The solutions vary, too. In Britain, a full-court press has returned vaccinations to desired rates and brought measles cases way down.
“They spent a lot of time and effort trying to do a catch-up vaccine campaign,” said Dr. Jonathan Read, an expert on population health at the University of Liverpool. Britain went through wave after wave of outbreaks of measles and mumps after the now-discredited reports by Andrew Wakefield in the 1990s linking measles, mumps and rubella (MMR) vaccines with autism.
“It was the legacy of those times coming to fruition."
Vaccination rates in Britain plunged to 85 percent and measles cases rose: 1,000 cases 2011, 1,900 in 2012 and again in 2013. A mumps epidemic made more than 56,000 Britons sick in 2004-2005.
Now vaccination rates are back up to 95 percent and just 137 cases were reported in Britain in 2014. Measles cases were mostly among children aged 10 to 19 who missed the normal vaccination schedule during the vaccine scare years, Read said.
“It was the legacy of those times coming to fruition,” he said.
That’s what U.S. officials fear will happen now. Read’s research indicates it’s not so much the total number of unvaccinated people that matters. It’s whether they live together. Think: affluent communities in California’s Marin County, Amish communities in Ohio, and religious objectors in the Netherlands.
Britain’s outbreaks were in Manchester, Liverpool and Wales, where most kids in a town will attend the same schools, but not in crowded London, where even close neighbors may move in very different circles. “You don’t need that many kids who aren’t vaccinated, as long as they are congregated together, to have an outbreak,” Read said.
So what is the U.S. doing right?
“There is a strong focus on detecting outbreaks early and trying to stamp them out,” Danielsson said. “I think a very important thing is that in the United States and the entire American continent, you stopped endemic transmission in all the countries on the continent at roughly the same time and this never happened in Europe.”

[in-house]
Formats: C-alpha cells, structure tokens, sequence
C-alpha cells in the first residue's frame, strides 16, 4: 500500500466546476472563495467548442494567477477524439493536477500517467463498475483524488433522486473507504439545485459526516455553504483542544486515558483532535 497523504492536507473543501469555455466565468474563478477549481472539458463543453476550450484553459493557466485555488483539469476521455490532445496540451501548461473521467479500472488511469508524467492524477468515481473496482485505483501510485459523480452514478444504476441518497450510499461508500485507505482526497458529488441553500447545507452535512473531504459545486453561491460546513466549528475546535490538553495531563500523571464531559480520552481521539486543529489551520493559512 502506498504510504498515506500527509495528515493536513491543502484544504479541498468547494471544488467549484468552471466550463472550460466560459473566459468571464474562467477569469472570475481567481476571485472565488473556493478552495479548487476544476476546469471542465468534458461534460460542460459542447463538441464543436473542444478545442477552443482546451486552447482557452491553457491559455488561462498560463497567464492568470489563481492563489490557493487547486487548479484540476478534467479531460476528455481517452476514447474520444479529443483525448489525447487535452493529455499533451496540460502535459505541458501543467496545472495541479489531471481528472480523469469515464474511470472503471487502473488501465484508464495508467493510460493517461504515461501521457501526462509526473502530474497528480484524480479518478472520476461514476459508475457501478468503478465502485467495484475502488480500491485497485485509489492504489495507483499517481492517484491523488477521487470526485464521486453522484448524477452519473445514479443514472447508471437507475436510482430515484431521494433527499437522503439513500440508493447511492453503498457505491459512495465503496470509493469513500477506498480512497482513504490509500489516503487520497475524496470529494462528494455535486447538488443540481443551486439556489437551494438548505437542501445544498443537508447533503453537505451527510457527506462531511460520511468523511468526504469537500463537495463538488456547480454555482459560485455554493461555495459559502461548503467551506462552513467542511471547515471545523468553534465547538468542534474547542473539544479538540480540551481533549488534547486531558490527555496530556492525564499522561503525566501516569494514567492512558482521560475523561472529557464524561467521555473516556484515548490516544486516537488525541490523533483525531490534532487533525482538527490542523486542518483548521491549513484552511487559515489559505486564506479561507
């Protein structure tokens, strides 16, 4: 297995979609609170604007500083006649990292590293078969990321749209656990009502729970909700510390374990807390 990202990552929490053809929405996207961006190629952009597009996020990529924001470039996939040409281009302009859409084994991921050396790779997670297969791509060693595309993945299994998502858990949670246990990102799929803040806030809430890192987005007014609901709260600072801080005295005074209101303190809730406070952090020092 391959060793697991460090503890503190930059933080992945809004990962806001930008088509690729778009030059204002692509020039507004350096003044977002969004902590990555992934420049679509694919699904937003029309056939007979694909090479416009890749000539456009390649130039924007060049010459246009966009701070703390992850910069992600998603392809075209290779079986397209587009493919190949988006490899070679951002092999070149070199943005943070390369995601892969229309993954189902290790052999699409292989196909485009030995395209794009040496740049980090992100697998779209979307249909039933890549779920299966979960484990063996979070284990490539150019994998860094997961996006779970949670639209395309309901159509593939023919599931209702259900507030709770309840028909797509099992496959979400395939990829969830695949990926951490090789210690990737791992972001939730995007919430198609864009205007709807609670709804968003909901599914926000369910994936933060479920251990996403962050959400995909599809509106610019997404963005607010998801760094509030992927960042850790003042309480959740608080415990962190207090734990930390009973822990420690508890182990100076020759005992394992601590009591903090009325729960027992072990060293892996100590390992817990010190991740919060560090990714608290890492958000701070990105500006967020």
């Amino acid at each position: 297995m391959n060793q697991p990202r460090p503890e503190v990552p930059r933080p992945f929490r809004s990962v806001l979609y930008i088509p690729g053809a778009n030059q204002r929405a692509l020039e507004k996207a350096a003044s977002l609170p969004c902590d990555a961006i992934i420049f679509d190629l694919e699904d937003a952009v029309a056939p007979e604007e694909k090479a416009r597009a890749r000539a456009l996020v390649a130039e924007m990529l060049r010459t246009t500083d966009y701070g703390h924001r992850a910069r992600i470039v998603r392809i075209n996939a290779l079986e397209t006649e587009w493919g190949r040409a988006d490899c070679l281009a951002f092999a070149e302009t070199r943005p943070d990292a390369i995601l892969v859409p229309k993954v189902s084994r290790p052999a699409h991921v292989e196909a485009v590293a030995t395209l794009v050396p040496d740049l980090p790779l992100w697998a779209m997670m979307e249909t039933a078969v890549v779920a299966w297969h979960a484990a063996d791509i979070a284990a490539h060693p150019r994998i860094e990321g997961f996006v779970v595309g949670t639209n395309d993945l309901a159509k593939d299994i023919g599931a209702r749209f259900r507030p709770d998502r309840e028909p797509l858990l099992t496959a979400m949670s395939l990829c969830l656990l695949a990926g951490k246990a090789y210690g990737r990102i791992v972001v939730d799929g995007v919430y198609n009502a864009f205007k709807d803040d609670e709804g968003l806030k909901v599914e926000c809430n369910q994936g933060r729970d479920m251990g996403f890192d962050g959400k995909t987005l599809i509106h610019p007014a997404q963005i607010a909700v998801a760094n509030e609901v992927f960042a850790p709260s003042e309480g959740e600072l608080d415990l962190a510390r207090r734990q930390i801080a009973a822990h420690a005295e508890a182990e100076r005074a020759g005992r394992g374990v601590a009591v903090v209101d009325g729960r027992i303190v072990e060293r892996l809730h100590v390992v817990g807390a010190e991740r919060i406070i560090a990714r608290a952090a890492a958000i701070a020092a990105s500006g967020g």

New measles cases in the U.S. are always fueled by an imported case, either an unvaccinated American traveler, such as Amish volunteers who brought measles with them from the Philippines, or visitors from countries with high measles rates. But an infection can only take hold if there are vulnerable, unvaccinated people around to catch it.
In Europe, cases are often carried from one country to another — from Germany to Bulgaria, for instance, and then back again. “It’s sort of a ping-pong,” Danielsson said.
Requiring vaccines as a condition for attending school also seems to help U.S. success. “As far as I know, no European country does this,” said Danielsson.
What does work in Europe is a combination of encouraging vaccination and then making it easy.
In Sweden, for instance, the vaccine is free and the culture embraces vaccination. “There’s an outreach system to parents with young babies,” Danielsson said. “Although there is nothing compulsory, there is an active approach by the nurse in the outreach system to encourage parents to have their children vaccinated.” Vaccines are given at school. Sweden had 25 cases of measles in 2014.
“Although they were making the fuss, they went and got their kids vaccinated.”
Another difference: in Scandinavia, most people tend to trust their governments. Britons may not always love their government but they love their National Health System, with its lifetime, free medical care. In Italy, one of the countries with a high rate of measles, trust in government is low and vaccines are not routinely given at school or by pediatricians.
In the U.S. parents who oppose vaccination frequently say they don’t trust the government or the medical establishment, and they certainly do not trust the pharmaceutical companies that make the vaccines.
But Read said, in Britain even the most adamant parents can be won over.
“After the MMR scares, the sort of well-to-do middle class, as far as we can tell from the data, they might have made a lot of noise," he said, "but they went and got their kids vaccinated anyway."